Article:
INDEPENDENCE, Mo. - Stem cell transplants are becoming the norm for treating some aggressive cancers.
Adrian Trotter of Independence is living proof. The 20-year-old is looking forward to nursing school – or maybe the Marines. But two years ago, his body was consumed by cancer, and his doctors knew it was bad.
“Very rare type of cancer of lymph glands that was extremely aggressive and not responding to chemotherapy,” said Dr. Joseph McGuirk with the University of Kansas Hospital.
They put all of their hope in a stem cell transplant. It worked, but it wasn't easy.
Adrian called the first three weeks after the surgery, the worst three weeks of his life.
“You feel tired. Your mouth is so dry when you get mouth sores. You can't swallow. You can't eat. They put you on IV nutrient. You want to eat, but you can't. You have these weird dreams, always throwing up,” said Trotter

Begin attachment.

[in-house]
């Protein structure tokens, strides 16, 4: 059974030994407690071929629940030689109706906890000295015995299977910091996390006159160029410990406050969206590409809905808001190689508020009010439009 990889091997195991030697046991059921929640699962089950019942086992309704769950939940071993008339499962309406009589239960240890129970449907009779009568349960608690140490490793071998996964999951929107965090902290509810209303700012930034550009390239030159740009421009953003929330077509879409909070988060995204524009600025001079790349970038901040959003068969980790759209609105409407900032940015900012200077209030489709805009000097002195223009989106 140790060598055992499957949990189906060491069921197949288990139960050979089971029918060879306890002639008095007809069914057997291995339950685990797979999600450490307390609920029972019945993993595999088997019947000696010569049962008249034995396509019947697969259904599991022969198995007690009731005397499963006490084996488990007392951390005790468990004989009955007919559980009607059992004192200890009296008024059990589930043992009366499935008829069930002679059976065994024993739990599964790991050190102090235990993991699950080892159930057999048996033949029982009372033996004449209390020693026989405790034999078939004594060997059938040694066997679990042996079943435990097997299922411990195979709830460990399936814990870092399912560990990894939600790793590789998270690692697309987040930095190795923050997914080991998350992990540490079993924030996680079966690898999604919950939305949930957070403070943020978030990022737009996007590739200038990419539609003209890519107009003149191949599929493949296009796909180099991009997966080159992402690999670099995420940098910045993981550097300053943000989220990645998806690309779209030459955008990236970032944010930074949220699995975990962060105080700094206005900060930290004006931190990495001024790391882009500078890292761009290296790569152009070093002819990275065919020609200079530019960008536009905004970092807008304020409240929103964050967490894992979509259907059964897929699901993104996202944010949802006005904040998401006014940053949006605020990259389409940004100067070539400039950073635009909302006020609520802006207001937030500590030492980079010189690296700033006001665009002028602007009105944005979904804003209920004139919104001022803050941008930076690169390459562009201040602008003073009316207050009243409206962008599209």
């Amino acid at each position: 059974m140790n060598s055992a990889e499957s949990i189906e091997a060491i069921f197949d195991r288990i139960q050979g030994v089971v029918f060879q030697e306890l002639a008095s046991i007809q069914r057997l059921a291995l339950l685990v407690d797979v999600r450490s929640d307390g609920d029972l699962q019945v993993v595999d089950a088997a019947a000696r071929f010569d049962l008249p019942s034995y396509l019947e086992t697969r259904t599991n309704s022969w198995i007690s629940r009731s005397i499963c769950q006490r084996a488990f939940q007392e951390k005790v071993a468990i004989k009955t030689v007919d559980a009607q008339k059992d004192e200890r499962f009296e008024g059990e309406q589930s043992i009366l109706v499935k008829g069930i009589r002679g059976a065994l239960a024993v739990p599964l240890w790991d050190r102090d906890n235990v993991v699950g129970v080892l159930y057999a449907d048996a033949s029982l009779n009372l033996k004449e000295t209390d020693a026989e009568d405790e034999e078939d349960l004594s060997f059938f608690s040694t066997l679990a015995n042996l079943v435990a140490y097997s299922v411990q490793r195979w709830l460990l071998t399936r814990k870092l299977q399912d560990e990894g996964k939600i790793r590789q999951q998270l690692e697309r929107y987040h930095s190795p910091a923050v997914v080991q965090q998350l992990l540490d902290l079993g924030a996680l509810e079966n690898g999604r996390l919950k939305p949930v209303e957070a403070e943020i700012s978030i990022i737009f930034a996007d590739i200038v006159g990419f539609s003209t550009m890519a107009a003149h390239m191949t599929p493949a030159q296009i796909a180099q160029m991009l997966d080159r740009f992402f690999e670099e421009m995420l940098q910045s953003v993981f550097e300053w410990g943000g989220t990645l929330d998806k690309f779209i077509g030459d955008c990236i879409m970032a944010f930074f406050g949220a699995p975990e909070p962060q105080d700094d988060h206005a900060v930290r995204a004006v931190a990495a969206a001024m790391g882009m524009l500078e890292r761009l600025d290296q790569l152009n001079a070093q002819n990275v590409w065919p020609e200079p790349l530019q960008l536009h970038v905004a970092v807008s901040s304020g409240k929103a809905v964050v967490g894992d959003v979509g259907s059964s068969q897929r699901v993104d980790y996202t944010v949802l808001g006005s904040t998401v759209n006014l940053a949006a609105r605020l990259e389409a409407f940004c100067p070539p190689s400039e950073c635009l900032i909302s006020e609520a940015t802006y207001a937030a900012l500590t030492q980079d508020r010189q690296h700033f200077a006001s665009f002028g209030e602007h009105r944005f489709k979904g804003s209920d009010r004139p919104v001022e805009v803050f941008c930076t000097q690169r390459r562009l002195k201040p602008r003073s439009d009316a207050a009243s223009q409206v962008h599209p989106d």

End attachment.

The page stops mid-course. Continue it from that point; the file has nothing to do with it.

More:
Adrian didn't have a match in his family, so he turned to a worldwide registry of donors.
But because Adrian is African American it was a long shot.
“If you're Caucasian of western European descent your chance of finding a perfect match in the pool is pretty good, as much as 70 to 75 percent of a chance. But if you're African American like Adrian your chance is only about 40 to 45 percent,” said Dr. McGuirk
Adrian's donor is a woman in Germany. He wants to thank her.
And he hopes his story will spur more people of all races to consider becoming a stem cell donor.
“It’s important for minorities to donate because we can't have just one race that donates,” Trotter said.
Adrian is in complete remission and looking forward to what's next in his life.
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